Obtaining contacts to find the right location to start my career. I have a specific goal of working in international development projects for the promotion of clean water. My biggest challenge at this point is to find a starting point to launch my career!
How do you feel your program is preparing you for those challenges?
UBC creates an environment that encourages innovative research. We are encouraged to push boundaries and test new ideas. By taking those leaps and embracing challenging research, we are able to achieve lofty outcomes. This shows the abilities of UBC graduate students to set and achieve goals, which is very useful for future careers. Using the research as a basis, I have been encouraged to apply our findings to real-world scenarios through partnerships with rural BC communities to improve their drinking water quality. To this end, I am beginning to gain the skills and network that I will use later in my career.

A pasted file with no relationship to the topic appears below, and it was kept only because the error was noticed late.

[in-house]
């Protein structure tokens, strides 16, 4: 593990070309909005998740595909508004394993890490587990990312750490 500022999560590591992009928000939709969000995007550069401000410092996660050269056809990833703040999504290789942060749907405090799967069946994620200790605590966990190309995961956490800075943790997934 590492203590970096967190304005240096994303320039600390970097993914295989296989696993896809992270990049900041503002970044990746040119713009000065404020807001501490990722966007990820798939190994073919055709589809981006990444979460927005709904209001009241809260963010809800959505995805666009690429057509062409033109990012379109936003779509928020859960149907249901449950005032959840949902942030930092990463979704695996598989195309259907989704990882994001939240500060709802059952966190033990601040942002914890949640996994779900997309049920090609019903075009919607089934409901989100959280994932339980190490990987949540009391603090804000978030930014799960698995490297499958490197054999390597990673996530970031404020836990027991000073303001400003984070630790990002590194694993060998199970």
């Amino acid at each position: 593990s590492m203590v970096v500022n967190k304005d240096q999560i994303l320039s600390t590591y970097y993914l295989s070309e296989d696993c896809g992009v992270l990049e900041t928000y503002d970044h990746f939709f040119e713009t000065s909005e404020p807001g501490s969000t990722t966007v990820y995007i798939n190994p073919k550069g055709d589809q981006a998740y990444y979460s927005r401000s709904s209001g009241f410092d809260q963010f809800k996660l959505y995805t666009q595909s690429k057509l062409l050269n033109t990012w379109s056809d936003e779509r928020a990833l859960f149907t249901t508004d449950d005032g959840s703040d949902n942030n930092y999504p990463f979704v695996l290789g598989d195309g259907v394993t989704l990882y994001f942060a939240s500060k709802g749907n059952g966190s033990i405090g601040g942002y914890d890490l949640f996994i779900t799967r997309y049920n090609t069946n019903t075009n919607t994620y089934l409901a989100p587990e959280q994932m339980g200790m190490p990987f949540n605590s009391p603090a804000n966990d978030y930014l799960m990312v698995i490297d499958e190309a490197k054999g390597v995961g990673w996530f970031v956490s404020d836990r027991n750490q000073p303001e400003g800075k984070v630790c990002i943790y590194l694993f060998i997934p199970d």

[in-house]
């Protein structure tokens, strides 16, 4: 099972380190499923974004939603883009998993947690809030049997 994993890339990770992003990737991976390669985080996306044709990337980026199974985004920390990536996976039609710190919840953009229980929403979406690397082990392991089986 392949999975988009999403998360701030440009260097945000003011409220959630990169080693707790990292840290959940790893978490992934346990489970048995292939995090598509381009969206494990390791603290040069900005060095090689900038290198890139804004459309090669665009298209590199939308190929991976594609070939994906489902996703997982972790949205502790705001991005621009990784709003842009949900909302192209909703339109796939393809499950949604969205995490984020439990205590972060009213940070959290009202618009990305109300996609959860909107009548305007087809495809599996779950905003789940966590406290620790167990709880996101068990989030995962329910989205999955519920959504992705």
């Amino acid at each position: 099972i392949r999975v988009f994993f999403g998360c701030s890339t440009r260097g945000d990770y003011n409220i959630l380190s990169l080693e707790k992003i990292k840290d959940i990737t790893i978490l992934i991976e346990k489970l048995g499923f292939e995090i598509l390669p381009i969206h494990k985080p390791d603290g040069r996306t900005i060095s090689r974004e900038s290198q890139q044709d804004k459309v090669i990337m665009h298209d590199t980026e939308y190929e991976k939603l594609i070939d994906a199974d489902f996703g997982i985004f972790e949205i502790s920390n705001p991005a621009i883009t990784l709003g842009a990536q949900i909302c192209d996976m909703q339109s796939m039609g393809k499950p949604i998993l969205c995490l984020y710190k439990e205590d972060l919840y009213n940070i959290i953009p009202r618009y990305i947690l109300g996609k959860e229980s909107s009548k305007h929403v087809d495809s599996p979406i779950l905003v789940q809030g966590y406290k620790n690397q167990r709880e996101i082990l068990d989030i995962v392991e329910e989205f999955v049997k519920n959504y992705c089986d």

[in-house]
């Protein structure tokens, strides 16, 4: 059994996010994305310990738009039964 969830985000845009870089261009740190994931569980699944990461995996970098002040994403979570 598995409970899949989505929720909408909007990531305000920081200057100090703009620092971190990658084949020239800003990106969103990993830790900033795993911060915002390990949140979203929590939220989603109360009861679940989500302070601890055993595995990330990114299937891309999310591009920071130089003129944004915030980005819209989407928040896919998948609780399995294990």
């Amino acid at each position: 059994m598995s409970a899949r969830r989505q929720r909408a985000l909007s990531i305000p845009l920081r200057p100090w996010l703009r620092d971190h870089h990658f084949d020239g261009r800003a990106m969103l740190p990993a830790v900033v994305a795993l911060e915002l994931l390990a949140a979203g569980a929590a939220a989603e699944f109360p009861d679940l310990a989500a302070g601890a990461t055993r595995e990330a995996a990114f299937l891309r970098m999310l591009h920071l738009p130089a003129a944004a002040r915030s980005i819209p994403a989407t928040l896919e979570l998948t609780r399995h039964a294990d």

What aspects of your life or career before now have best prepared you for your UBC graduate program?
Adaptability is valuable as a graduate student. Things will not work as anticipated, and the plan will change, often with nothing you can do. You need to be able to adapt to the new situation and make use of the results you are going to get. If your experiment doesn't go as planned, you need to have a vision of the overall direction and purpose of your research so that you can adapt the plan to continue your studies in the forward direction and to achieve meaningful outcomes for the improvement of society.
What do you like to do for fun or relaxation?